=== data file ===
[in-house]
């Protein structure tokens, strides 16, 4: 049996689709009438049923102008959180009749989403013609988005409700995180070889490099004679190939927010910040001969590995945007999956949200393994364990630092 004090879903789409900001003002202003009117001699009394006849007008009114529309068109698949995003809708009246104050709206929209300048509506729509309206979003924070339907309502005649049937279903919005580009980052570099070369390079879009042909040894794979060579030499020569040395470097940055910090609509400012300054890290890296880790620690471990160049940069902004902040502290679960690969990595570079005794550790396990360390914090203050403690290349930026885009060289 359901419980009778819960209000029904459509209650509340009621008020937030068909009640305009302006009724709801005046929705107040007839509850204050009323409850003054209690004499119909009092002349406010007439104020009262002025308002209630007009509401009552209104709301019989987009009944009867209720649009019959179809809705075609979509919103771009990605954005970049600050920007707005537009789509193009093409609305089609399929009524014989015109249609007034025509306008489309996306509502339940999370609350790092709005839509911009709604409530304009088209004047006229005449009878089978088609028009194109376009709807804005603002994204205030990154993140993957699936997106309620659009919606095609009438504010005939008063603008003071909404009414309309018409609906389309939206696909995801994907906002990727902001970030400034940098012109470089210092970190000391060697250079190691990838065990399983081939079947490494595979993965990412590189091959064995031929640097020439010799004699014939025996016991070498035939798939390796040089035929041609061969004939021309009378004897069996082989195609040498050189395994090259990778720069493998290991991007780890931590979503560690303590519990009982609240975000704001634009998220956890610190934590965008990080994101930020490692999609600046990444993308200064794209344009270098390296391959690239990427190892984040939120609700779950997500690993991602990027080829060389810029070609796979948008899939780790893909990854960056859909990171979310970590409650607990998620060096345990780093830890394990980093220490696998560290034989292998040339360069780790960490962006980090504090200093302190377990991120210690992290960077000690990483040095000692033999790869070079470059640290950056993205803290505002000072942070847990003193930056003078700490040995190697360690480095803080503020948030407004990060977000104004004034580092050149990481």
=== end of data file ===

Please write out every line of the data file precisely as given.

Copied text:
[in-house]
């Protein structure tokens, strides 16, 4: 049996689709009438049923102008959180009749989403013609988005409700995180070889490099004679190939927010910040001969590995945007999956949200393994364990630092 004090879903789409900001003002202003009117001699009394006849007008009114529309068109698949995003809708009246104050709206929209300048509506729509309206979003924070339907309502005649049937279903919005580009980052570099070369390079879009042909040894794979060579030499020569040395470097940055910090609509400012300054890290890296880790620690471990160049940069902004902040502290679960690969990595570079005794550790396990360390914090203050403690290349930026885009060289 359901419980009778819960209000029904459509209650509340009621008020937030068909009640305009302006009724709801005046929705107040007839509850204050009323409850003054209690004499119909009092002349406010007439104020009262002025308002209630007009509401009552209104709301019989987009009944009867209720649009019959179809809705075609979509919103771009990605954005970049600050920007707005537009789509193009093409609305089609399929009524014989015109249609007034025509306008489309996306509502339940999370609350790092709005839509911009709604409530304009088209004047006229005449009878089978088609028009194109376009709807804005603002994204205030990154993140993957699936997106309620659009919606095609009438504010005939008063603008003071909404009414309309018409609906389309939206696909995801994907906002990727902001970030400034940098012109470089210092970190000391060697250079190691990838065990399983081939079947490494595979993965990412590189091959064995031929640097020439010799004699014939025996016991070498035939798939390796040089035929041609061969004939021309009378004897069996082989195609040498050189395994090259990778720069493998290991991007780890931590979503560690303590519990009982609240975000704001634009998220956890610190934590965008990080994101930020490692999609600046990444993308200064794209344009270098390296391959690239990427190892984040939120609700779950997500690993991602990027080829060389810029070609796979948008899939780790893909990854960056859909990171979310970590409650607990998620060096345990780093830890394990980093220490696998560290034989292998040339360069780790960490962006980090504090200093302190377990991120210690992290960077000690990483040095000692033999790869070079470059640290950056993205803290505002000072942070847990003193930056003078700490040995190697360690480095803080503020948030407004990060977000104004004034580092050149990481």